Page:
New to the US? How can you build credit? Bankrate.com Wednesday, October 24, 2012
Dear Credit Card Adviser,
My son and his family recently moved to the U.S. after living abroad for 11 years. His wife does not have a Social Security number. Can she qualify for a credit card? Are there other actions she can take to boost her credit history?
This is a trickier question than it seems, with many parts. Let's start with your son's wife, or your daughter-in-law, and discuss how to get her a credit card.
Depending on the creditor, she may or may not need a Social Security number to apply for a credit card. Capital One and Chase require this number on their credit card applications. Discover and Bank of America accept Social Security numbers, but they also will take a taxpayer identification number issued by the Internal Revenue Service.
American Express accepts several forms of identification: Social Security, taxpayer ID, a foreign driver's license or a foreign-issued passport. Citi doesn't require a Social Security number, but applicants who don't have one may be asked to show a government-issued ID at the closest Citi bank branch.
Your daughter-in-law also can be added as an authorized user on many credit cards without an SSN.
Now, let's look at her credit history. Unfortunately, your daughter-in-law's foreign credit history can't be transferred to the U.S. But she can start building one here even though she doesn't have a Social Security number. It's best to have one, though, to ensure her credit information is recorded accurately, says Maxine Sweet, vice president of public education at Experian.
"Name and current address are the minimum requirement, but we strongly encourage the lender to provide the SSN, date of birth and previous address if it was within the last two years," she says. "That additional information can be very important in helping us match the account to the correct consumer."
TransUnion also builds credit histories on individuals without a Social Security number. Equifax didn't respond to emails asking about their minimum identification requirements for a credit report.
Getting a Social Security number isn't easy. Generally, only immigrants OK'd to work in the country by the Department of Homeland Security qualify for an SSN, according to the Social Security Administration website. There are exceptions, so contact the agency for more information.
Now, here's a potential problem you probably didn't anticipate: Your son may have a hard time getting a credit card, too. If your son didn't maintain any open or active U.S.-based credit -- such as a mortgage, credit card or other loan -- while he was abroad, a lender probably won't be able to pull his credit score. He may not even have a U.S. credit file anymore.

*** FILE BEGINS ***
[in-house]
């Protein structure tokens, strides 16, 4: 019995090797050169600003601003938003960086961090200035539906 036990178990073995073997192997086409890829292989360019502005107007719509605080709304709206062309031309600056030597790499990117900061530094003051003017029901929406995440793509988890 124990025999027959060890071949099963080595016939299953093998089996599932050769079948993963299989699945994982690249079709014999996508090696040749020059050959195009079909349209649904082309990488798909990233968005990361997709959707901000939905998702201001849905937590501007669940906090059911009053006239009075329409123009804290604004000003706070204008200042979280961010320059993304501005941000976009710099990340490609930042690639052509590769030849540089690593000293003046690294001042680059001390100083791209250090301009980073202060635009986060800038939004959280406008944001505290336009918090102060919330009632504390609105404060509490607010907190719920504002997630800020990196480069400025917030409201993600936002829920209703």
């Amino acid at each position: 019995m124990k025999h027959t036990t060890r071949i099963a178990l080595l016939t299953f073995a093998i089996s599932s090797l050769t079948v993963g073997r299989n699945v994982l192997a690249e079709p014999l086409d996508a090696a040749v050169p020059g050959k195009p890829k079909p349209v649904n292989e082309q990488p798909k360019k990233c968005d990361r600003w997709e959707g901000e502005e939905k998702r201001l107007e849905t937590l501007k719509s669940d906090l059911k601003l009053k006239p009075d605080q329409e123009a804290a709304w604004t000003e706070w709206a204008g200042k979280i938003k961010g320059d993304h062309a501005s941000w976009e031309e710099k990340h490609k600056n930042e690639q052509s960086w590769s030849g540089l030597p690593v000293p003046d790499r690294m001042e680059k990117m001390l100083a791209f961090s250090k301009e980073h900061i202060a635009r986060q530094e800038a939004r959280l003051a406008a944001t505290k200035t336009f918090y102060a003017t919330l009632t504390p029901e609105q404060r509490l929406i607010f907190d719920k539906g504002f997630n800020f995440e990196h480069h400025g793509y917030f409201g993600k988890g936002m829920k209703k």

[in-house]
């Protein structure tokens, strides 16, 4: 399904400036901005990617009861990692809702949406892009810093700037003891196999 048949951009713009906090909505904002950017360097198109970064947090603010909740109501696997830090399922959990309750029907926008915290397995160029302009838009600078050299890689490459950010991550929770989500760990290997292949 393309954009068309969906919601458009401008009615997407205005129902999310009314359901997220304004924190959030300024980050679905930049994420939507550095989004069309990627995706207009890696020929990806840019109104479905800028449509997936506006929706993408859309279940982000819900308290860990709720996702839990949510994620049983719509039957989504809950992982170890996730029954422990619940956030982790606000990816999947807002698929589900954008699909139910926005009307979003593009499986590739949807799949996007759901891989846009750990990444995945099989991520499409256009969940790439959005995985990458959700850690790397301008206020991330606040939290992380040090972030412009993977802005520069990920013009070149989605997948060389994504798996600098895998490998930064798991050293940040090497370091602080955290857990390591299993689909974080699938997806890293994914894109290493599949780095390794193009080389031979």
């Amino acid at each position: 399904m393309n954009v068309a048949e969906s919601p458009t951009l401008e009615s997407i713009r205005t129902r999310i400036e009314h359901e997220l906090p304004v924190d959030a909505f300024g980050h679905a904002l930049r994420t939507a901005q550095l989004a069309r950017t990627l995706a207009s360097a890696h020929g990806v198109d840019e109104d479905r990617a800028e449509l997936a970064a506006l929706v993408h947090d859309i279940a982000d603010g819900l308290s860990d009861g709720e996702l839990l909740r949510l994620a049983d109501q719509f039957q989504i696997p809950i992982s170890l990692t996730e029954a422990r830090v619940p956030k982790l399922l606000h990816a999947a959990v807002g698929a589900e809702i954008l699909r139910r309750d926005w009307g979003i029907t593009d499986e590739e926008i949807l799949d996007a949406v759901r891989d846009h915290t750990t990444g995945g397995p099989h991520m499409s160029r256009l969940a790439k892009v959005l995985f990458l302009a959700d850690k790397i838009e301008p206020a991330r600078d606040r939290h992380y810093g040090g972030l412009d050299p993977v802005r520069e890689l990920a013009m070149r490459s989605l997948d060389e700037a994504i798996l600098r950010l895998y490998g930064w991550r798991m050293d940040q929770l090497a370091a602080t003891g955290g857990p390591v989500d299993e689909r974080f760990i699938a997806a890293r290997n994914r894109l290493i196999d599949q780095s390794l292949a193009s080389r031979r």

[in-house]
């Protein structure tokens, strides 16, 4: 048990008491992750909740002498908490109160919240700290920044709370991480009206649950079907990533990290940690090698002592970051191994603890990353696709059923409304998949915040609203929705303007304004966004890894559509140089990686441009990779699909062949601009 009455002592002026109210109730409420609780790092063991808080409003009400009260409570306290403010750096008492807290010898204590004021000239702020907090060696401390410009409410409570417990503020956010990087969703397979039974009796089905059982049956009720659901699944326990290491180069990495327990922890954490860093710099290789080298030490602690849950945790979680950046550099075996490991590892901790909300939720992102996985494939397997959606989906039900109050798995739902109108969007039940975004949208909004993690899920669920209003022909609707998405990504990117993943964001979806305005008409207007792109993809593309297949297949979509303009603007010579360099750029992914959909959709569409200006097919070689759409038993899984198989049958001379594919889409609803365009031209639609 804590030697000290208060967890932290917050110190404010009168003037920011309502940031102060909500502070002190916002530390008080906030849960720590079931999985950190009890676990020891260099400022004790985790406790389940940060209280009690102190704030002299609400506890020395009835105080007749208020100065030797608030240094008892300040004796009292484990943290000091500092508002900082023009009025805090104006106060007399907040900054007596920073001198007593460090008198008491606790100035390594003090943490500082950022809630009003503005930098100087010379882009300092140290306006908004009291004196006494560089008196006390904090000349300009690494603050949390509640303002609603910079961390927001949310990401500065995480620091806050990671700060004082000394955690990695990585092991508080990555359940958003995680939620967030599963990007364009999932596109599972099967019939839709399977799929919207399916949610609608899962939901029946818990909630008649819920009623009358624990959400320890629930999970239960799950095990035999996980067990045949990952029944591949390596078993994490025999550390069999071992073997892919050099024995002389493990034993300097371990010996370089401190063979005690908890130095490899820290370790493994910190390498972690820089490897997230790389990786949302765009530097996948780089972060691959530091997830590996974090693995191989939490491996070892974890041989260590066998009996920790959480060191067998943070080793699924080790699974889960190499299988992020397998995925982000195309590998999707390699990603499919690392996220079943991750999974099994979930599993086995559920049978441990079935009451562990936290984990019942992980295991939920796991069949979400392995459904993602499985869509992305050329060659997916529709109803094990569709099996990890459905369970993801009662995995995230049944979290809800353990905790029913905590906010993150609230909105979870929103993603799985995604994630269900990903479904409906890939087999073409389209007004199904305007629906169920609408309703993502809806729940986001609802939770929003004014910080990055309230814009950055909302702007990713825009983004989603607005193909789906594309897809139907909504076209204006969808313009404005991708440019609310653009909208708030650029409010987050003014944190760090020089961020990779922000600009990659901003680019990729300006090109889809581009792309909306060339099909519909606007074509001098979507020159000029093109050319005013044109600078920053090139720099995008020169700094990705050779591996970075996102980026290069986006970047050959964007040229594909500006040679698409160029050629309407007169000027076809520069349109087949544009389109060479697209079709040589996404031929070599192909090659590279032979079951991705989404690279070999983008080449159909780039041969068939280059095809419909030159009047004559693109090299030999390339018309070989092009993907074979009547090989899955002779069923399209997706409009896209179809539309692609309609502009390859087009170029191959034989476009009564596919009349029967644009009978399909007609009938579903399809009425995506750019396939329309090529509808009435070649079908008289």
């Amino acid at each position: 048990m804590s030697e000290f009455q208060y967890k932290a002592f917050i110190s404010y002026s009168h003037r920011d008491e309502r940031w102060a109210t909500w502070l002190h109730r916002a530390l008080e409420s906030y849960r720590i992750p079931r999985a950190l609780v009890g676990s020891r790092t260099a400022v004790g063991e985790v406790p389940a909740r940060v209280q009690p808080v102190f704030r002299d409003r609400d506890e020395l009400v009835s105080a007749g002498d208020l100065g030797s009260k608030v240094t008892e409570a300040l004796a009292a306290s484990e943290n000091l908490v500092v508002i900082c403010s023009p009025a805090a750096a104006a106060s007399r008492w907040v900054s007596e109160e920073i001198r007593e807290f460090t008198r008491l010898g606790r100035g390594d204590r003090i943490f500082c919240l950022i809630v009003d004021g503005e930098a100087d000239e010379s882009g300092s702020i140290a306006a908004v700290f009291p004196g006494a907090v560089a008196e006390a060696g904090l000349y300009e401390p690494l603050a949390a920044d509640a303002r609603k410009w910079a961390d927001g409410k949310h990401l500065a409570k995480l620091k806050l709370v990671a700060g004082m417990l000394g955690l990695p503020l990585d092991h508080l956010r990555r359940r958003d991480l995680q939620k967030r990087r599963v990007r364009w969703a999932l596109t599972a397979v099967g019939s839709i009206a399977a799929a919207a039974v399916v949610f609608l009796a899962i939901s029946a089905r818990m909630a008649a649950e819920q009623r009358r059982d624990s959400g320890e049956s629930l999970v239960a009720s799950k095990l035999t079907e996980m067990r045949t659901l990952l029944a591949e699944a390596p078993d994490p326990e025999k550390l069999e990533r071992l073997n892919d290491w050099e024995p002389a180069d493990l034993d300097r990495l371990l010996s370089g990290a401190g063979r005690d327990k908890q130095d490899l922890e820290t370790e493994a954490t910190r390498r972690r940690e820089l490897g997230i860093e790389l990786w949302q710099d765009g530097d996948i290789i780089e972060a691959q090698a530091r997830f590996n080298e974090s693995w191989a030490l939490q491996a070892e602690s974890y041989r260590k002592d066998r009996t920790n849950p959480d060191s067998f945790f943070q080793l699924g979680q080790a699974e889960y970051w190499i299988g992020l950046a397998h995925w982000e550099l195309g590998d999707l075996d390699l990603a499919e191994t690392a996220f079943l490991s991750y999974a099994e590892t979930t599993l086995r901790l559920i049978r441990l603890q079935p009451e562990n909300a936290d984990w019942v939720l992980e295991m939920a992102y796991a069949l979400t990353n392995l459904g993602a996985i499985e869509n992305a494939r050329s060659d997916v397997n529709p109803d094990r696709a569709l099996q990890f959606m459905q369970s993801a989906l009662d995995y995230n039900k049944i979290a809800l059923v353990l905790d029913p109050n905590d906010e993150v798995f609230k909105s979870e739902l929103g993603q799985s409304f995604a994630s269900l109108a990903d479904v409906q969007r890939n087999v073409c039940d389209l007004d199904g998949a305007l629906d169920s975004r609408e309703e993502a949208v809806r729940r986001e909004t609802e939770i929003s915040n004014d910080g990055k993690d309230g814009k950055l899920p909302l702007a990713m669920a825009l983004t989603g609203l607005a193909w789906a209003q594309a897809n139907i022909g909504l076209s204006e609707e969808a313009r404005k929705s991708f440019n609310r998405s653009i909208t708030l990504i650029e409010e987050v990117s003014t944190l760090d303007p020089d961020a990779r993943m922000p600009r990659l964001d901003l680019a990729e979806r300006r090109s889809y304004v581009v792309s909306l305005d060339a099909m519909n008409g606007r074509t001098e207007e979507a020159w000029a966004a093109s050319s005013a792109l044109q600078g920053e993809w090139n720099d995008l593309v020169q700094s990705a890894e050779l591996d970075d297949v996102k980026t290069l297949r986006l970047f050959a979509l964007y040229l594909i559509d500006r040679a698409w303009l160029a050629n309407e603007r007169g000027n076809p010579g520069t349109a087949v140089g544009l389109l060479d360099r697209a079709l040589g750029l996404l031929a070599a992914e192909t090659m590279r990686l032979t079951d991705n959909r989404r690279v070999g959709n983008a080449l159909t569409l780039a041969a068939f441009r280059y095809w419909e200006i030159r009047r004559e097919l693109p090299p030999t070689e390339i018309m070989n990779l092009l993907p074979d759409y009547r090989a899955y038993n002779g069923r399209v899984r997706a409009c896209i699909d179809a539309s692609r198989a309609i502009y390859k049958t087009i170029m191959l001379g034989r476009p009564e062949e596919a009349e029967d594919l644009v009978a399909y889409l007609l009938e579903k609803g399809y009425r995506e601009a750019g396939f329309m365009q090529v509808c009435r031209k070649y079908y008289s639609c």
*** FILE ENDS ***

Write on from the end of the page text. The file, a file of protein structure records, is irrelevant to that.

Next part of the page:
A U.S. credit report from Experian, Equifax and TransUnion is based on payment history on mortgages, car loans, student loans, personal loans, credit cards and other loans he
got here. If he doesn't have any activity on these types of accounts in the past year or so, his credit report has gone stale, says John Ulzheimer, president of consumer education at SmartCredit.com.
"At that point, the credit report will cease to be scoreable under any credit score criteria," he explains. Credit scoring models need recent activity to calculate a credit score. No activity, no credit score. No credit score, no new credit in most cases.
That's not all. The credit reporting agencies don't maintain credit files indefinitely. By law, negative credit information must fall off credit reports after seven years. Bankruptcies disappear after 10 years. Sounds good, right? But Ulzheimer says credit reporting agencies will eventually drop the good stuff, too. After 11 years, your son's credit history may have vanished.
Your son should see if he has a credit report. If he does, he should give it a thorough read and make sure there aren't any errors. He can pull his credit reports from each of the bureaus for free once every 12 months at AnnualCreditReport.com. If he finds he has little or no credit history, he will need to start building credit again the same way a young adult does: through a secured credit card or as an authorized user.
Secured credit cards require an upfront deposit to act as collateral against the line of credit. The deposit equals the credit limit, and it's placed in a money market account or certificate of deposit while the account is open. Typical deposits run between $300 and $500. The problem is that you need at least six months' worth of activity on the card before a FICO credit score -- the most widely used score out there -- can be created.
This is where you, as a parent, can help out, if you have good credit history. Adding your son (and daughter-in-law) as an authorized user on a credit card (or two) will immediately populate his credit file with the card's payment history. That means he'll have a calculable credit score, too. He'll be able to apply for credit in his own name and build from there. Good luck to the whole family!
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